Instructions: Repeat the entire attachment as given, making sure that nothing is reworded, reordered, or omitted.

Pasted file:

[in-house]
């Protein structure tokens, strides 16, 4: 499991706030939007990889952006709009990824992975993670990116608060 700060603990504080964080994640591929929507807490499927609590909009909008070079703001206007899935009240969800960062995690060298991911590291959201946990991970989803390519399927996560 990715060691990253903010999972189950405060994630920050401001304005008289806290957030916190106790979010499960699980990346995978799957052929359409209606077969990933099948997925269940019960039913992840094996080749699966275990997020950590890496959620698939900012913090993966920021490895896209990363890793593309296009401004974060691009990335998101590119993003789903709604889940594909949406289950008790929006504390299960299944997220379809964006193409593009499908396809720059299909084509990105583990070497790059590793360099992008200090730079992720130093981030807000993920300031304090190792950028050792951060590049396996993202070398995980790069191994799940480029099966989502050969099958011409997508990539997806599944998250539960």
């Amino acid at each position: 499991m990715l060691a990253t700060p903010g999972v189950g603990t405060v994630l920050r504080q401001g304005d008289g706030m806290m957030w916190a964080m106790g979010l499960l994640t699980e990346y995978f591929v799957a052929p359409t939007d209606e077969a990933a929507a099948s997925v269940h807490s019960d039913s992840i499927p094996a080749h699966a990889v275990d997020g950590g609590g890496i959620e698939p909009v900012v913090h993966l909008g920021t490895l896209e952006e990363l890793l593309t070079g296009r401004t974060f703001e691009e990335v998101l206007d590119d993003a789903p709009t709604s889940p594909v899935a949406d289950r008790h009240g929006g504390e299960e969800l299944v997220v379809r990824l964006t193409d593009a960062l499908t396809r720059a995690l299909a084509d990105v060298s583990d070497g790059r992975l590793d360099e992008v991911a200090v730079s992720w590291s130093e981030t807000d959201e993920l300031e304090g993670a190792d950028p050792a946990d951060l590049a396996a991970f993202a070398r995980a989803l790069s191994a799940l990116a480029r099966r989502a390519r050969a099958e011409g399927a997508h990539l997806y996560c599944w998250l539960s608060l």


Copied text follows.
[in-house]
């Protein structure tokens, strides 16, 4: 499991706030939007990889952006709009990824992975993670990116608060 700060603990504080964080994640591929929507807490499927609590909009909008070079703001206007899935009240969800960062995690060298991911590291959201946990991970989803390519399927996560 990715060691990253903010999972189950405060994630920050401001304005008289806290957030916190106790979010499960699980990346995978799957052929359409209606077969990933099948997925269940019960039913992840094996080749699966275990997020950590890496959620698939900012913090993966920021490895896209990363890793593309296009401004974060691009990335998101590119993003789903709604889940594909949406289950008790929006504390299960299944997220379809964006193409593009499908396809720059299909084509990105583990070497790059590793360099992008200090730079992720130093981030807000993920300031304090190792950028050792951060590049396996993202070398995980790069191994799940480029099966989502050969099958011409997508990539997806599944998250539960």
């Amino acid at each position: 499991m990715l060691a990253t700060p903010g999972v189950g603990t405060v994630l920050r504080q401001g304005d008289g706030m806290m957030w916190a964080m106790g979010l499960l994640t699980e990346y995978f591929v799957a052929p359409t939007d209606e077969a990933a929507a099948s997925v269940h807490s019960d039913s992840i499927p094996a080749h699966a990889v275990d997020g950590g609590g890496i959620e698939p909009v900012v913090h993966l909008g920021t490895l896209e952006e990363l890793l593309t070079g296009r401004t974060f703001e691009e990335v998101l206007d590119d993003a789903p709009t709604s889940p594909v899935a949406d289950r008790h009240g929006g504390e299960e969800l299944v997220v379809r990824l964006t193409d593009a960062l499908t396809r720059a995690l299909a084509d990105v060298s583990d070497g790059r992975l590793d360099e992008v991911a200090v730079s992720w590291s130093e981030t807000d959201e993920l300031e304090g993670a190792d950028p050792a946990d951060l590049a396996a991970f993202a070398r995980a989803l790069s191994a799940l990116a480029r099966r989502a390519r050969a099958e011409g399927a997508h990539l997806y996560c599944w998250l539960s608060l």